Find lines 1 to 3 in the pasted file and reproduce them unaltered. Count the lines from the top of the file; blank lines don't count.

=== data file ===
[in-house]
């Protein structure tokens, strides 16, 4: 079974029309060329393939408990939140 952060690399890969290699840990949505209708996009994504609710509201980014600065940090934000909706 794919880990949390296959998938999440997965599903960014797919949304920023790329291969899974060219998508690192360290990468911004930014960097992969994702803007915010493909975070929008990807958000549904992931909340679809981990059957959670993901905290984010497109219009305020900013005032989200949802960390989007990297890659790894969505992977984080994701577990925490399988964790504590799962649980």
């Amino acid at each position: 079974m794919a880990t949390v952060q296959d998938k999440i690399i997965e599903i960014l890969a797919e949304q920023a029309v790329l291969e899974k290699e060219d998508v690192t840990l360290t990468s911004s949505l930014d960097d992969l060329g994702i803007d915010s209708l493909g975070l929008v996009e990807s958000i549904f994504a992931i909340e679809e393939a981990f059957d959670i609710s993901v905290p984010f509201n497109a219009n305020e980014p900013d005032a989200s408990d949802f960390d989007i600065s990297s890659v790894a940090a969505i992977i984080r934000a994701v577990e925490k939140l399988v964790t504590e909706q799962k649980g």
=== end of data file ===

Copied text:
[in-house]
């Protein structure tokens, strides 16, 4: 079974029309060329393939408990939140 952060690399890969290699840990949505209708996009994504609710509201980014600065940090934000909706 794919880990949390296959998938999440997965599903960014797919949304920023790329291969899974060219998508690192360290990468911004930014960097992969994702803007915010493909975070929008990807958000549904992931909340679809981990059957959670993901905290984010497109219009305020900013005032989200949802960390989007990297890659790894969505992977984080994701577990925490399988964790504590799962649980």
């Amino acid at each position: 079974m794919a880990t949390v952060q296959d998938k999440i690399i997965e599903i960014l890969a797919e949304q920023a029309v790329l291969e899974k290699e060219d998508v690192t840990l360290t990468s911004s949505l930014d960097d992969l060329g994702i803007d915010s209708l493909g975070l929008v996009e990807s958000i549904f994504a992931i909340e679809e393939a981990f059957d959670i609710s993901v905290p984010f509201n497109a219009n305020e980014p900013d005032a989200s408990d949802f960390d989007i600065s990297s890659v790894a940090a969505i992977i984080r934000a994701v577990e925490k939140l399988v964790t504590e909706q799962k649980g």